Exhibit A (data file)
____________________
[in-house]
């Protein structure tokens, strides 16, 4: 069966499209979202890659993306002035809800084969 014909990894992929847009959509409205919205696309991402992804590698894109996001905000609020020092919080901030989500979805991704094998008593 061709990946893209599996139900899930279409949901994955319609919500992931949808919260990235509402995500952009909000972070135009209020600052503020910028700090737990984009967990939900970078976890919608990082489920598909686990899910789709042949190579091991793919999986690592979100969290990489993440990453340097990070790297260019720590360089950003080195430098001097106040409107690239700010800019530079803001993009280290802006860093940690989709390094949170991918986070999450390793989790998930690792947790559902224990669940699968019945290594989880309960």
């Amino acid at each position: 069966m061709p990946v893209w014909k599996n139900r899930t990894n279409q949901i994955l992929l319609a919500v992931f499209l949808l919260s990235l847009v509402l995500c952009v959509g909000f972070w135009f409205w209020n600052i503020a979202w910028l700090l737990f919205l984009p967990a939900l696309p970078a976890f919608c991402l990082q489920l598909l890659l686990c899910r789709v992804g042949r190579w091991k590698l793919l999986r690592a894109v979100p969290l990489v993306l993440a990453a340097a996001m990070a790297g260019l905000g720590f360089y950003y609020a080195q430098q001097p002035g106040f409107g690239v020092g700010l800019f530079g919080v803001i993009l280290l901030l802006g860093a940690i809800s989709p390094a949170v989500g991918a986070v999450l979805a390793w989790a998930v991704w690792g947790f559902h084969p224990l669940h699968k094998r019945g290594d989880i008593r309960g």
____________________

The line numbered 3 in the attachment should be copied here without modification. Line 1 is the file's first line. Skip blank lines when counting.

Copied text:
């Amino acid at each position: 069966m061709p990946v893209w014909k599996n139900r899930t990894n279409q949901i994955l992929l319609a919500v992931f499209l949808l919260s990235l847009v509402l995500c952009v959509g909000f972070w135009f409205w209020n600052i503020a979202w910028l700090l737990f919205l984009p967990a939900l696309p970078a976890f919608c991402l990082q489920l598909l890659l686990c899910r789709v992804g042949r190579w091991k590698l793919l999986r690592a894109v979100p969290l990489v993306l993440a990453a340097a996001m990070a790297g260019l905000g720590f360089y950003y609020a080195q430098q001097p002035g106040f409107g690239v020092g700010l800019f530079g919080v803001i993009l280290l901030l802006g860093a940690i809800s989709p390094a949170v989500g991918a986070v999450l979805a390793w989790a998930v991704w690792g947790f559902h084969p224990l669940h699968k094998r019945g290594d989880i008593r309960g």